Bayomim Haheim Bazeman Hazeh


rabbi-lipschutzBy Rabbi Pinchos Lipschutz

Yavan sought the destruction of the Jewish people during the period of the Chashmonaim, because Judaism represented the antithesis of all that Greek philosophy stood for. The two belief systems clashed so diametrically that they could not co-exist. The Greeks were determined for their philosophy to hold dominion over the civilized world. Judaism had to therefore be uprooted.

The philosophy of Yavan deified man. The Greeks extolled the human body and worshipped rational thought and intellectual ability. Greek philosophers believed that man could control his own destiny by virtue of his superior intelligence. They idolized brilliant philosophers such as Aristotle, seeing their intellectual accomplishments as the epitome of human achievement. Greek culture glorified Olympic sport champions for their physical prowess, believing the perfection of the body to be a supreme end in itself.

Judaism’s doctrine that man is subservient to a supreme Divine power that controls human destiny was intolerable to Yavan. The very concept that the purpose of human existence is to serve the Creator, and that each of man’s  248 limbs and 365 tendons were fashioned for this one overriding aim, was anathema to the Greeks. Judaism was so threatening to their outlook on life that they went to extreme measures to eradicate it. 

For years, the Jews resisted the lures of Greek philosophy. As time went on, however, Yavan’s Hellenization began chipping away at the spiritual foundations of the Jewish people. So much ground had been lost by time the Maccabis began their revolt that the majority of the nation had fallen under the influence of the Hellenists.

The Maccabis, so few in number, went to war against an overpowering Greek military force and, against all odds, emerged victorious. They took back possession of the Bais Hamkidosh, which had been thoroughly defiled by the Greeks. The purified and reconsecrated Bais Hamikdosh lasted another two hundred years, until its ultimate destruction at the hands of the Romans.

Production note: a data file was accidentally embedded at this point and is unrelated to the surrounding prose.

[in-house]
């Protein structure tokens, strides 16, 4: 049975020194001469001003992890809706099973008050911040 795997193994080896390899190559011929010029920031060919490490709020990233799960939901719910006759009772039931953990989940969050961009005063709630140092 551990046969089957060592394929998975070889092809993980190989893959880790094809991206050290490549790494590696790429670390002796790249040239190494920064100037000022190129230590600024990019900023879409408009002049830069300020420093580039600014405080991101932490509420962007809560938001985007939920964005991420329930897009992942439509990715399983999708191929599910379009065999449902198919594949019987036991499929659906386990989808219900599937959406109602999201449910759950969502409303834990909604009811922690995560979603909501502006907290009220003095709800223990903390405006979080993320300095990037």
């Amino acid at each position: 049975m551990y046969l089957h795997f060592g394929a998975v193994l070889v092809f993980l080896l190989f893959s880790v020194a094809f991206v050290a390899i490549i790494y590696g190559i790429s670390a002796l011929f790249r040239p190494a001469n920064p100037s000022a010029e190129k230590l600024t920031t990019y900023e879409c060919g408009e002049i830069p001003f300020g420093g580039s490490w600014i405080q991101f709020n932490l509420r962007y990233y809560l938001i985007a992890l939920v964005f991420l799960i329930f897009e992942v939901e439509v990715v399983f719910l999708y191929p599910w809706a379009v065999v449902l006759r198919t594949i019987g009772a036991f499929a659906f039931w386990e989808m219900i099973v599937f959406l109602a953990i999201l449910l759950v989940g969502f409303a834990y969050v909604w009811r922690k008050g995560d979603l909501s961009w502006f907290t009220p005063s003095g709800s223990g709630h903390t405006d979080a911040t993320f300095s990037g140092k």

We celebrate the victory of the Chashmonaim for eight days of Chanukah. We recite Hallel, light the menorah and insert Al Hanissim in our tefillos. Yet, not everyone understands the full scope of the Chashmonaim‘s hard-won victory.

Far from being a lasting military or political triumph, its true significance lay in the spiritual realm. Its most profound achievement was its reversal of the tide of assimilation brought about by Hellenism, and the vindication of Jewish belief and the Torah way of life. 

The prayer of Al Hanissim which we recite on Chanukah highlights this spiritual impact of the military victory. The text of this tefillah is much longer and more detailed than the similar tefillah we say on Purim. On Purim, we thank Hashem for saving us from the evil plans of Haman by reversing his plot against him. On Chanukah, however, we go into much greater detail and thank Hashem for every facet of the victory. We declare that Hashem was merciful in a time of great need. He fought His people’s battles, presided over their judgments and exacted their revenge. We thank Him for causing the mighty to fall into the hands of the weak, and the many to be trounced by the few. We celebrate that those who were defiled were defeated by the holy, the wicked subdued by the righteous, the scoffers by the Torah scholars.

We conclude Al Hanissim by mentioning how after their deliverance, the Jews cleaned and purified the Bais Hamikdosh and kindled the lights there, later on establishing this eight-day holiday to give thanks and praise to Hashem.

It would appear that the relative brevity of the prayer thanking Hashem for the Purim miracle is because it was clear to the Jews of Mordechai’s and Esther’s day that they were saved only by Divine intervention. The struggle with the Yevanim that led to Chanukah, on the other hand, was protracted and took place over a longer period of time, during which the Jewish people suffered many defeats and losses before finally emerging victorious. It was possible to offer opposing theories to explain the Maccabi victory and not discern Hashem’s Hand in the victories, as striking as they were.